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Evolution of Conventions in Endogenous Social Networks

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  • Edward Droste

    (Tilburg University)

  • Robert P. Gilles

    (Virginia Polytechnic Institute)

  • Cathleen Johnson

    (Virginia Polytechnic Institute)

Abstract

We analyze the dynamic implications of learning in a large population coordination game where both the actions of the players and the communication network between these players evolve over time. We depart from the conventional models in assuming that the interaction network itself is subject to evolutionary pressure. Cost considerations of social interaction are incorporated by application of a circular model in which all players are located at equal distances along a circle. Although the locations of the players are fixed they can create their own interaction neighborhood by forming and severing links with other players. The spatial structure of the model is then used to determine the costs of establishing a communication link between a pair of players. Namely, we assume that the larger the distance between two players on the circle, the larger the maintenance costs of the mutual link will be. As maintenance costs include invested time and effort, distance should not only be interpreted as physical distance but may also represent social distance. We follow standard evolutionary game theoretic practice to determine the equilibria in this setting. The resulting equilibrium represents the players' medium run behavior if perturbations representing players' mistakes are absent. We find that in this medium run case, the dynamic process converges to an absorbing state. These absorbing states include ones in which there emerge local conventions, i.e., fully connected neighborhoods of players who coordinate on the same strategy. In the ultralong run, i.e., when perturbations representing players' mistakes are taken into account, coexistence of conventions is no longer possible. We show that the risk-dominant convention is the unique stochastically stable convention, meaning that it will be observed almost surely when the mistake probabilities are small but nonvanishing. This confirms the insights obtained in Ellison (1993) for fixed spatial interaction structures.

Suggested Citation

  • Edward Droste & Robert P. Gilles & Cathleen Johnson, 2000. "Evolution of Conventions in Endogenous Social Networks," Econometric Society World Congress 2000 Contributed Papers 0594, Econometric Society.
  • Handle: RePEc:ecm:wc2000:0594
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    References listed on IDEAS

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    Cited by:

    1. Giorgio Fagiolo & Luigi Marengo & Marco Valente, 2004. "Endogenous Networks In Random Population Games," Mathematical Population Studies, Taylor & Francis Journals, pages 121-147.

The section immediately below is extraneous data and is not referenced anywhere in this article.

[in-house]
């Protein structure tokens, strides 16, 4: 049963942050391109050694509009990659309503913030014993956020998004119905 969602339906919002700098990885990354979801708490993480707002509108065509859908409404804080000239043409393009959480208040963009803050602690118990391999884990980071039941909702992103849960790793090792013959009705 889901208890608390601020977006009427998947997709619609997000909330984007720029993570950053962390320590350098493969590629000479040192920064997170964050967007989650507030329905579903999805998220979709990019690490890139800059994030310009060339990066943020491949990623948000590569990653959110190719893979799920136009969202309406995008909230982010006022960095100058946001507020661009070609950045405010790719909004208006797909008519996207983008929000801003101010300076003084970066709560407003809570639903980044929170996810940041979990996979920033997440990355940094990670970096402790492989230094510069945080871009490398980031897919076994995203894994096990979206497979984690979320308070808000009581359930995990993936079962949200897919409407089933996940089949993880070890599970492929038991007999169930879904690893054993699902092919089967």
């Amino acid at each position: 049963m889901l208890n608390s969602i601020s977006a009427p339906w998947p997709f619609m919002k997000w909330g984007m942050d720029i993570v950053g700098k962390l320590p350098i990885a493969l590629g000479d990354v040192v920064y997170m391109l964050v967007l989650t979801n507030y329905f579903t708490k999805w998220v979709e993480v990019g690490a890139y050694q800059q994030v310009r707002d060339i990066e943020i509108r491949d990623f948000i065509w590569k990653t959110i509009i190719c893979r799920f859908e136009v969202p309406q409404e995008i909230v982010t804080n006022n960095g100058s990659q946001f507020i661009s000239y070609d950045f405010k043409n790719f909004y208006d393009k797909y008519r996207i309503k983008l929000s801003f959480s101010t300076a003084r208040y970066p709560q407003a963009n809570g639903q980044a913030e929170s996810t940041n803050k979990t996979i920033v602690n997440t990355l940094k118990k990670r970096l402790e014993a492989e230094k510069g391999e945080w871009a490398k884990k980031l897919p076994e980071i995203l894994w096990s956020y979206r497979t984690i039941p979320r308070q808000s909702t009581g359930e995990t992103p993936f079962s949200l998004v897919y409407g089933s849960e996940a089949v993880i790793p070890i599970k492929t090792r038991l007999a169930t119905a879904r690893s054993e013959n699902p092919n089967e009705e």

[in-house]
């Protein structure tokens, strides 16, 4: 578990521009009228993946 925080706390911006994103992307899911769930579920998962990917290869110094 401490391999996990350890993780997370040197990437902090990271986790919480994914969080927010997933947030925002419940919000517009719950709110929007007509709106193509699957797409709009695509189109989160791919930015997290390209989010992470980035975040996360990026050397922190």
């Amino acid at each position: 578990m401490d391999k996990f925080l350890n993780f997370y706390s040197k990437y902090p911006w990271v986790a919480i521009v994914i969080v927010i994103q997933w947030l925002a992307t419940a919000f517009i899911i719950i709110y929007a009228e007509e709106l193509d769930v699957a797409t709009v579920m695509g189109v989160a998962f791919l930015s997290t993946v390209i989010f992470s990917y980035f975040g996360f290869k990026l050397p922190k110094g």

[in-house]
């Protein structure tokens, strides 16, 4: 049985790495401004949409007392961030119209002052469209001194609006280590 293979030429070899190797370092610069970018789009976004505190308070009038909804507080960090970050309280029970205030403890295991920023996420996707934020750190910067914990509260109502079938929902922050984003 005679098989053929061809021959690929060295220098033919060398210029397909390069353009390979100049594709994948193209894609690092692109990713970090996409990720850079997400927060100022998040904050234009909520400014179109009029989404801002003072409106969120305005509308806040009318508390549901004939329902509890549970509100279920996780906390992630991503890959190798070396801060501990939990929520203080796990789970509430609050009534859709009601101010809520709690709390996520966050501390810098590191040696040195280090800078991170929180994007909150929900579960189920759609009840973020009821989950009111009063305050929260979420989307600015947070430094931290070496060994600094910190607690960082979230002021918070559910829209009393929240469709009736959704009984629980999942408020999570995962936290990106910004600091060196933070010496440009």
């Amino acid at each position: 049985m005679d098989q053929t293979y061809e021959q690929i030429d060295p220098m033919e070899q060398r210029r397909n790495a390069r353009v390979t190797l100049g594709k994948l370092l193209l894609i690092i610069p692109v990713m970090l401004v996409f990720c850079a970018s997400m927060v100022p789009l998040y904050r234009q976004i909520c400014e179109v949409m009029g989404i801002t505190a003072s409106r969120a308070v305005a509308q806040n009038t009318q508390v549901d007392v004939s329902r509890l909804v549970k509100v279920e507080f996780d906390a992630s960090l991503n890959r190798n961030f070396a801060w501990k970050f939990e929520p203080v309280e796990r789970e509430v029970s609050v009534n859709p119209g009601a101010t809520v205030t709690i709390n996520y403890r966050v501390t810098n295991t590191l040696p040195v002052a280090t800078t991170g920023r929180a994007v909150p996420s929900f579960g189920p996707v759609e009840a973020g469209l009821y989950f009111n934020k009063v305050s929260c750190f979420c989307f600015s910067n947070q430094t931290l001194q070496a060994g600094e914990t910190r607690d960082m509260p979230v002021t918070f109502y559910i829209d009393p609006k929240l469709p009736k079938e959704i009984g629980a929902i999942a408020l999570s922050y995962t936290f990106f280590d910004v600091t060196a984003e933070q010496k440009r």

2. Jackson, Matthew O. & Watts, Alison, 2002. "On the formation of interaction networks in social coordination games," Games and Economic Behavior, Elsevier, pages 265-291.
    3. Jackson, Matthew O. & Calvo, Antoni, 2002. "Social Networks in Determing Employment and Wages: Patterns, Dynamics, and Inequality," Working Papers 1149, California Institute of Technology, Division of the Humanities and Social Sciences.
    4. Jackson, Matthew O. & Zenou, Yves, 2015. "Games on Networks," Handbook of Game Theory with Economic Applications, Elsevier.
    5. Giorgio Fagiolo, 2001. "Coordination, Local Interactions and Endogenous Neighborhood Formation," LEM Papers Series 2001/15, Laboratory of Economics and Management (LEM), Sant'Anna School of Advanced Studies, Pisa, Italy.
    6. Miguel A. Meléndez-Jiménez, 2007. "A Bargaining Approach To Coordination In Networks," Working Papers. Serie AD 2007-28, Instituto Valenciano de Investigaciones Económicas, S.A. (Ivie).
    7. Matthew O. Jackson, 2002. "The Stability and Efficiency of Economic and Social Networks," Microeconomics 0211011, EconWPA.
    8. Giorgio Fagiolo & Luigi Marengo & Marco Valente, 2005. "Population Learning in a Model with Random Payoff Landscapes and Endogenous Networks," Computational Economics, Springer;Society for Computational Economics, vol. 24(4), pages 383-408, June.
    9. Michael Kosfeld, "undated". "Network Experiments," IEW - Working Papers 152, Institute for Empirical Research in Economics - University of Zurich.
    10. Matthew O. Jackson, 2003. "A survey of models of network formation: Stability and efficiency," Working Papers 1161, California Institute of Technology, Division of the Humanities and Social Sciences.
    11. Fagiolo, Giorgio, 2005. "Endogenous neighborhood formation in a local coordination model with negative network externalities," Journal of Economic Dynamics and Control, Elsevier, vol. 29(1-2), pages 297-319, January.
    12. A. Arrighetti & S. Curatolo, 2010. "Costi di coordinamento e vantaggi di aggregazione: esiti, morfologia e processi di interazione in un mondo artificiale multi-agente," Economics Department Working Papers 2010-EP01, Department of Economics, Parma University (Italy).

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